I would really like a vote tomorrow. A vote which actually counts. My vote, in this ‘rotten borough’ where I live, which also goes by the unlovely title of a ‘Labour Stronghold’, is overwhelmed and dominated by a tribalistic vote, whether it is for the present Labour candidate; or a gorilla wearing a Red rosette, if that primate was adopted by the local Labour constituency party. It is a proven fact that total political nonentities, who maybe have worked ‘forCunard’ but without an original thought between the lot, have risen to great power in this, our Island Nation, whilst riding on the coat-tails of one political party or another.
We in Great Britain had a chance to swap our ‘First-past-the-Post’ system a couple of years back, in a referendum for an alternative vote system which was backed by the Lib-Dems. This vote was part of their price for joining the Coalition which has run our Government for the past five years. It was decisively rejected by the voting public, partly because the voting public dislikes change, partly because the AV system requires a preference to be stated, and Brits really dislike someone telling them to do anything which might make them think, or choose; but mainly because, when the possible ballot papers were shown and discussed, the jokes showed how lunatic the system actually was.
Voting for our ‘Representatives’ in Europe is by Proportional Representation, or the d’Hondt system. When I tell you that Mr. d’Hondt was a Belgian lawyer and maths expert, I don’t need to expand any further, as when anyone actually tries to explain his system, they end up with a very bad headache. Biut the main distinction between British and European political systems is that the Europeans vote for Parties, and share the seats out according to the proportion of votes; the British also vote for Parties, but through People. We like to know who we vote for; we obviously vote for the Person as well as the Party. But my problem is that most people in Britain vote for a Person BECAUSE they (the candidate) are associated with a Party, a Party which they associate with the phrase ‘What does this Party offer me?’, so we end up with Government through greed. The common man and woman, through their voting power, have voted to increase their own standards of living, regardless of the long-term interests of their children, and the wider interests of the country. True, there should always be a ‘social security’ blanket, as a fall-back if a man or woman isn’t working, but, once the rules are made, they are bent sixteen ways from Friday; and we arrive at the ludicrous headlines like this, or this.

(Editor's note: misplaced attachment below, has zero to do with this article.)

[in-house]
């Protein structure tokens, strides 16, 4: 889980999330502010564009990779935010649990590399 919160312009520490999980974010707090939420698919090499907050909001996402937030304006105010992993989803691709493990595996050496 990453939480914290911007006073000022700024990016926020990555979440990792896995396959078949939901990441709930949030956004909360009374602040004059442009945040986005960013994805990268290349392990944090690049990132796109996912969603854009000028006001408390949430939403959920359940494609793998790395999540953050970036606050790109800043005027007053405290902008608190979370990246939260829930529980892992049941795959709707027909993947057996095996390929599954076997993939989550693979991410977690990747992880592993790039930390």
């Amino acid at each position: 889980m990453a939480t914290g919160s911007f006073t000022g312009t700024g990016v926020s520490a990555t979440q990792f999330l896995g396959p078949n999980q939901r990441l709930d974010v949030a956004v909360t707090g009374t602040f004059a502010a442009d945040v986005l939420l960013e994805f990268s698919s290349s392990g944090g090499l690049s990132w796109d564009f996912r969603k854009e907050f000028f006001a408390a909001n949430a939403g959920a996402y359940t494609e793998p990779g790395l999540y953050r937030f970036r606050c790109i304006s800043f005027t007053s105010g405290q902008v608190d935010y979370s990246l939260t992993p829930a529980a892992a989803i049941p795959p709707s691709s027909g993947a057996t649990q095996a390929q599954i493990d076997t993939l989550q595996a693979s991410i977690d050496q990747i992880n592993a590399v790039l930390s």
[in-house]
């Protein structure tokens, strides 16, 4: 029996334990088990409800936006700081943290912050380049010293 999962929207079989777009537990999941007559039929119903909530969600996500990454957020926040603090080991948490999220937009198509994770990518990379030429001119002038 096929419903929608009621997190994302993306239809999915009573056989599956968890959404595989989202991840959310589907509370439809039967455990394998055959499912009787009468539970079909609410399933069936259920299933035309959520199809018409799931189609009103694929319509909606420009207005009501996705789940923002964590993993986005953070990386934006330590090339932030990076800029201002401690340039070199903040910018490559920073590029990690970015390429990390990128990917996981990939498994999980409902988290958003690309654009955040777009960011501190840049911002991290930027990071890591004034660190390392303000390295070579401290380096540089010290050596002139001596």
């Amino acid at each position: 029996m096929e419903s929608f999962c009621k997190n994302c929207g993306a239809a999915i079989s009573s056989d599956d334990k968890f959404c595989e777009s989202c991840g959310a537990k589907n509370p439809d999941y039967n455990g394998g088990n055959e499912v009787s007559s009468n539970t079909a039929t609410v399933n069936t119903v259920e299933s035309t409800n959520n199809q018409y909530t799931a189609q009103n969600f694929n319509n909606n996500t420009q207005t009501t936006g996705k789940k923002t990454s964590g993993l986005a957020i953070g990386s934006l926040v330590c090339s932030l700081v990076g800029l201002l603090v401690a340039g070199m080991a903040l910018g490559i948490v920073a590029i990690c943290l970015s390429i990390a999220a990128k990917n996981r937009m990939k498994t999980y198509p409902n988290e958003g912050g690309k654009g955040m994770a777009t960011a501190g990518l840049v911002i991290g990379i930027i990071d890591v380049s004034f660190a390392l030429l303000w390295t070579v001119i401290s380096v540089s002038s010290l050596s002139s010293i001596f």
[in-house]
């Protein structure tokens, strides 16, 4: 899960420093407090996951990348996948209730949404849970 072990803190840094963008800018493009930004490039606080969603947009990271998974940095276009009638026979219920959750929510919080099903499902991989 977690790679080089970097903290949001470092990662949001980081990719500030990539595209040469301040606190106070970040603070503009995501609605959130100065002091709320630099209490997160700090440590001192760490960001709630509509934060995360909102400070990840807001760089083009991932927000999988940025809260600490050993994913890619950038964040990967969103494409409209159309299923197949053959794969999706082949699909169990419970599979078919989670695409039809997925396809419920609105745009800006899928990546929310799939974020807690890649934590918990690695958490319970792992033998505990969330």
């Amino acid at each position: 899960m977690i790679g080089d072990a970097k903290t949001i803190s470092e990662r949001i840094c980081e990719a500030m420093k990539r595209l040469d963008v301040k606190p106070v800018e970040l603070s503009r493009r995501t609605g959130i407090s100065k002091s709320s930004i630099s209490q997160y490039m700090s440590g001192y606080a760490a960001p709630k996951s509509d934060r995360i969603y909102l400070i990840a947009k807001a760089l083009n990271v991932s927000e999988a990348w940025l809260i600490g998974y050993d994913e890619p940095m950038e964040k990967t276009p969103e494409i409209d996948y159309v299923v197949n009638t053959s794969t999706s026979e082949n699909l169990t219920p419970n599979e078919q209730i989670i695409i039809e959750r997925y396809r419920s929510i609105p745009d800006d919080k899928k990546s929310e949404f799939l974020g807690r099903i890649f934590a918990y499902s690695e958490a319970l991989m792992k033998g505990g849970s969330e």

Alllow me to give two examples. The British used to control the Iranian (Persian) oilfields through a listed public company. In one year, the shareholders got four million pounds in dividends, the Iranians (Persians) got sixteen million, and the British Government took fifty-four millions in taxation. We were robbing them blind, and distributing the proceeds of that theft in social welfare and political machinations. The Iranians revolted, Mossadeq took over and nationalised the oilfields; the CIA and the British MI5 engineered a coup, arrested Mossadeq and re-installed the Shah, who went on with his own autocratic rule until the mullahs kicked him out, and along came Khomeini and his Islamic revolution. Since that unhappy tale, it has happened over and over again. No despot, no dictator, no autocratic monarch has injured Great Britain as much as the common man.